· Aethalometer, RTA9-E1-Man-b, Andersen Instrument Corporation: black ("elemental") carbon, a key component of diesel exhaust, will be measured by the AE-14U aethalometer (Magee Scientific, Boulder, CO). The instrument detection limit is 1 ng of elemental carbon at temporal resolution selectable from 1 minute to 1 hour. It includes an embedded computer so that the data can be downloaded directly to an onboard PC in the van.

· Carbon Monoxide Monitor, Model 48C, Thermo Environmental Instrument Inc.

· Multigas Calibrator, Model 146C-432-111, with permeation oven and zero air generator, Thermo Environmental Instrument Inc.

· Monitor Weather Station II, Product #73545.001, Davis Instruments.

· Nitrogen Oxides Monitor, Model 8840, Monitor Labs.

· Sulfur Dioxide Monitor, Model 8850, Monitor Labs.

· Ozone Monitor, Model 103-PC, Thermo Environmental Instrument Inc.

· Size-Selective Sequential Daily Air Sampler.

The data collected from these instruments will be logged into a computer equipped with the "Lab View" data acquisition system, which will expedite data handling and transfer. Data also will be downloaded to a laptop computer once every week and backed up to a central server.

Future Activities:

We will continue to advance the objectives of the three projects underway: (1) XRF Instrument Validation and Optimization; (2) Ion Chromatography; and (3) Mobile Air Monitoring.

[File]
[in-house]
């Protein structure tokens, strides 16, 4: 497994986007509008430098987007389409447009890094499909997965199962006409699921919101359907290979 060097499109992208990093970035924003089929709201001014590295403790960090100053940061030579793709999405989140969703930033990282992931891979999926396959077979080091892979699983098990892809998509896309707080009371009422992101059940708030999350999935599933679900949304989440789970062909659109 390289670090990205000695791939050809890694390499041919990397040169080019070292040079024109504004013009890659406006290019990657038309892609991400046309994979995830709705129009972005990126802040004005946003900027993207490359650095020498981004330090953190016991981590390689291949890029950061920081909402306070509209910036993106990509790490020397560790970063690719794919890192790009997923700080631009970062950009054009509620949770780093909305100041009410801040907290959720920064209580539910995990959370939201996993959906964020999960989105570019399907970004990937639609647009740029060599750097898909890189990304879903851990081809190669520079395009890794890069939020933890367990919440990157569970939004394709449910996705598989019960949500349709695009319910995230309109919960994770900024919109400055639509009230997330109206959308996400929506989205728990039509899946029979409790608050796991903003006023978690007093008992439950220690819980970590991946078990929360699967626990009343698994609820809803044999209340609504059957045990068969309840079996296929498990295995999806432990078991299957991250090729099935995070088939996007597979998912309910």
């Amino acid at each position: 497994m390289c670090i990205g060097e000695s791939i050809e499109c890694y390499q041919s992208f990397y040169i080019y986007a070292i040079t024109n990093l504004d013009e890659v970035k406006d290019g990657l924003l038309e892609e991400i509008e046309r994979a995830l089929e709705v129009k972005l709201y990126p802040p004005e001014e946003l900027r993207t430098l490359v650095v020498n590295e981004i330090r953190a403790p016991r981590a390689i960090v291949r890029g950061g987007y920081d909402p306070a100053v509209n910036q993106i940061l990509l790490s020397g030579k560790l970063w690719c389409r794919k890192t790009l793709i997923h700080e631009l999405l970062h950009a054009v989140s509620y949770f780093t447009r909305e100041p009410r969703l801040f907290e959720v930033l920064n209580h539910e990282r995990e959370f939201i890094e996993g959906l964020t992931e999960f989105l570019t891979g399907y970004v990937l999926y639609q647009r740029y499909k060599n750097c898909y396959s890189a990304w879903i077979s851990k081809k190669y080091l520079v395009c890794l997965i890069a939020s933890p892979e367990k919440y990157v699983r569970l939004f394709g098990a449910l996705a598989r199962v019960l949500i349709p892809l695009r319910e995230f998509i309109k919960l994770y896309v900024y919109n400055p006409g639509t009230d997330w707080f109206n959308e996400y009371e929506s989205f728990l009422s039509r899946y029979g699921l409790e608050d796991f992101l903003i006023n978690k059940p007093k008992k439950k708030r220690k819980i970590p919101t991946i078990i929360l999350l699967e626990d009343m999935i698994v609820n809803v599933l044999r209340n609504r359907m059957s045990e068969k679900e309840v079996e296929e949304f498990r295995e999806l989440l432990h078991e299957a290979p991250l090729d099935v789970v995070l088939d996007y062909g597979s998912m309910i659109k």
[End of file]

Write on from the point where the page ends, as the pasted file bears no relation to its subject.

Supplemental Keywords:

particulate matter, PM, exposure, epidemiology, clinical, animal, toxicology, X-ray fluorescence, XRF, measurement, ion chromatography, IC, mobile air monitoring, tapered element oscillating microbalance, TEOM, aethalometer., RFA, Health, Scientific Discipline, PHYSICAL ASPECTS, Air, ENVIRONMENTAL MANAGEMENT, Air Pollution Monitoring, particulate matter, Environmental Chemistry, Health Risk Assessment, Risk Assessments, mobile sources, Environmental Monitoring, Physical Processes, Atmospheric Sciences, Atmosphere, Risk Assessment, ambient air quality, atmospheric particulate matter, particulates, monitoring, air toxics, atmospheric particles, chemical characteristics, toxicology, ambient air monitoring, acute cardiovascular effects, ion chromatography, airborne particulate matter, ozone, environmental risks, exposure, Sulfur dioxide, air pollution, aerosol composition, atmospheric aerosol particles, human exposure, x-ray fluorescence, ozone monitoring, PM, exposure assessment